By Grossi M.

Similar physics books

Additional resources for Asymptotic behaviour of the Kazdan-Warner solution in the annulus

Example text

In addition, convection causes the rate of evaporation in a still medium, which is essential for these experiments and must he known accurately, to be determined in a different apparatus, namely a vessel with absorbing walls. e. with wind constant close to unity. In this case it is therefore best to use the method of free drops. Strictly speaking the experiments with Millikan's condenser described in § 10 refer to drops moving freely with respect to the medium but with such small radii (~ 1-2μ) and correspondingly small Re (of the order of 10~5-10"4) that the effect of movement on the rate of evaporation is vanishingly small.

E. approximating to the real value, were, as expected, lower than those shown "by the thermocouple to (exp. ). The relative error is paricularly great in the case of water. ) « 3-9° h = 0·4°; at 20<>, 11·Ie QUASISTATIONARY PROCESSES OF MOTIONLESS DROPLETS 27 and 7-4°; at 40°,24·Θ and 16·6? Using the theory on p. 16 we can calculate the ratios of external to internal temperature change to he 1·75, 2·4 and 1·85 respectively. This wide variation is prohahly due to the lack of geometrical similarity "between the experiments, which were also carried out at different temperatures.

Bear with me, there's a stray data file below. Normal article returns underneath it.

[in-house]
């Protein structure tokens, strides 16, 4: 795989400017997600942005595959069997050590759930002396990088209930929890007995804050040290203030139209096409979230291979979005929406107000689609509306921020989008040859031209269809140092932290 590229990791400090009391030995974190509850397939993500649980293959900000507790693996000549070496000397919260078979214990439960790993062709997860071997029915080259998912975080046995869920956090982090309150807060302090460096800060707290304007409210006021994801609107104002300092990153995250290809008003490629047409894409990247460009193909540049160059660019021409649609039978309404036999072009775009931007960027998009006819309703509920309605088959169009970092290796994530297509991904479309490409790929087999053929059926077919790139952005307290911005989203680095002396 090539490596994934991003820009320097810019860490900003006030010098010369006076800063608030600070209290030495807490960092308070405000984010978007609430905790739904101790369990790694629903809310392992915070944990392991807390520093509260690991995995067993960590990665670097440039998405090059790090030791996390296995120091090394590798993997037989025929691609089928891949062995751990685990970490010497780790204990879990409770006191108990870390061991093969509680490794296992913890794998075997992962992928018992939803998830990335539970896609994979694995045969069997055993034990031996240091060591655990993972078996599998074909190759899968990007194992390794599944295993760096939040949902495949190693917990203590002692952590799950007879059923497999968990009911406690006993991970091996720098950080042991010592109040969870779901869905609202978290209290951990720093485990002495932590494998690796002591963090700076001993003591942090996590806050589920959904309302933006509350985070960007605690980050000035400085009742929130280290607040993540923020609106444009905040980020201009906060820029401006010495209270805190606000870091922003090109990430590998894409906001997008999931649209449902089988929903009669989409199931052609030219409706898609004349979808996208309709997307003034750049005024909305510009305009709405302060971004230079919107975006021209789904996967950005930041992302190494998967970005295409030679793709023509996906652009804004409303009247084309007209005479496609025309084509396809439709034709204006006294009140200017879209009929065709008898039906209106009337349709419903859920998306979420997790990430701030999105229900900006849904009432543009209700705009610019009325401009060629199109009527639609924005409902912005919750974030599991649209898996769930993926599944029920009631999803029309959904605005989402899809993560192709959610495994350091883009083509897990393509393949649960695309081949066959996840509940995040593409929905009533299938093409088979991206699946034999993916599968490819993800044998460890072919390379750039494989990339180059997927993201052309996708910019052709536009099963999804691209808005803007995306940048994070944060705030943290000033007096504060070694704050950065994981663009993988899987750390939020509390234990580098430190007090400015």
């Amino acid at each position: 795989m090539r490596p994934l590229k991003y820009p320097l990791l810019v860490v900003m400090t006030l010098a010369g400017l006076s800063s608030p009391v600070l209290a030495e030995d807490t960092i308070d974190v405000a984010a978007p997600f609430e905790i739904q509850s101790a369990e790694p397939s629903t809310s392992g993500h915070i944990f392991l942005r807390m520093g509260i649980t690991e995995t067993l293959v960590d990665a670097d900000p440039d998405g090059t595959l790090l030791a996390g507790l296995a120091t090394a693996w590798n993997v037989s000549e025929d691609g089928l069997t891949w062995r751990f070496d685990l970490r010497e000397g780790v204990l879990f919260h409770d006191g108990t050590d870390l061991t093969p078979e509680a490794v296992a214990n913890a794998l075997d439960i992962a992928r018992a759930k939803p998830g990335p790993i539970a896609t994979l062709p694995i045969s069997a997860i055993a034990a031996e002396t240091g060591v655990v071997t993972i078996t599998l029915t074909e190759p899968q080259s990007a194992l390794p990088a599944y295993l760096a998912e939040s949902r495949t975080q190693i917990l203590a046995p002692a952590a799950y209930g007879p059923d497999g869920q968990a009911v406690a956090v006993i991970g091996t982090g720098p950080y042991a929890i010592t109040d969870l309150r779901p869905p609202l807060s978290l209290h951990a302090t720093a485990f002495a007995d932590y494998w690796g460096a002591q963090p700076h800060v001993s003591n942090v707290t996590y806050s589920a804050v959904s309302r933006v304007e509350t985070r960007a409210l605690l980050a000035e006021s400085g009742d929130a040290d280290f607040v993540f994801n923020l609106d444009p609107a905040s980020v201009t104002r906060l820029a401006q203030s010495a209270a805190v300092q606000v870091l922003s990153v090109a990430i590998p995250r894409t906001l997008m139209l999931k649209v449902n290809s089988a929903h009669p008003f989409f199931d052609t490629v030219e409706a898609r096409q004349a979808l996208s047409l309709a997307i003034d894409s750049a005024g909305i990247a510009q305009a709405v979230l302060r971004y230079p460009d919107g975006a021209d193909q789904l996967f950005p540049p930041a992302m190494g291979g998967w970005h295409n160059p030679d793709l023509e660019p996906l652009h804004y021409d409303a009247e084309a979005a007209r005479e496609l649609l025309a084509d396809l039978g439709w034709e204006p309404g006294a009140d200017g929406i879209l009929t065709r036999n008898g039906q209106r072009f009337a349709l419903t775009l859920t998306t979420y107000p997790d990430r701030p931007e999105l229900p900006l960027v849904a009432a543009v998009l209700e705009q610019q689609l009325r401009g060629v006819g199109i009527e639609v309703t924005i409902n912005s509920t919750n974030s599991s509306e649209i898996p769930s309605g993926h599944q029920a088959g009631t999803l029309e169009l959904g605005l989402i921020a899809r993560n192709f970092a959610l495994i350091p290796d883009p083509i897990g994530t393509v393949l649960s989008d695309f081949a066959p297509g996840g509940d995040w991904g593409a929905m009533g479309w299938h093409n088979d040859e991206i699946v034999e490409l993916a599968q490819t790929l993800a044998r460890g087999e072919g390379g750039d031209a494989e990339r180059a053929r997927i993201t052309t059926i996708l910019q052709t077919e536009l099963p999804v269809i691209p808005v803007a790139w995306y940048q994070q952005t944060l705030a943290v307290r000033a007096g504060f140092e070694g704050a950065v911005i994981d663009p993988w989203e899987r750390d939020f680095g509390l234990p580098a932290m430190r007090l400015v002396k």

1-10) for which there is still no theory of e vaporation. All the above applies equally well to the heat transfer from a spherical body in a stream, for which Nu = 2(1 + ßRe^Pr1'·). (il. 25) The term f in brackets in eg. 25) denotes the increase in rate of evaporation or heat transfer due to the relative movement of the medium and is usually called the wind constant. ♦Note, however, that a second approximation leading to eg. 20) gives c = — . when φ « 0 and p = oo # QUASISTATIONARY PROCESSES OP MOVING DROPLETS 45 For the fall in temperature of an evaporating drop we have instead of eq.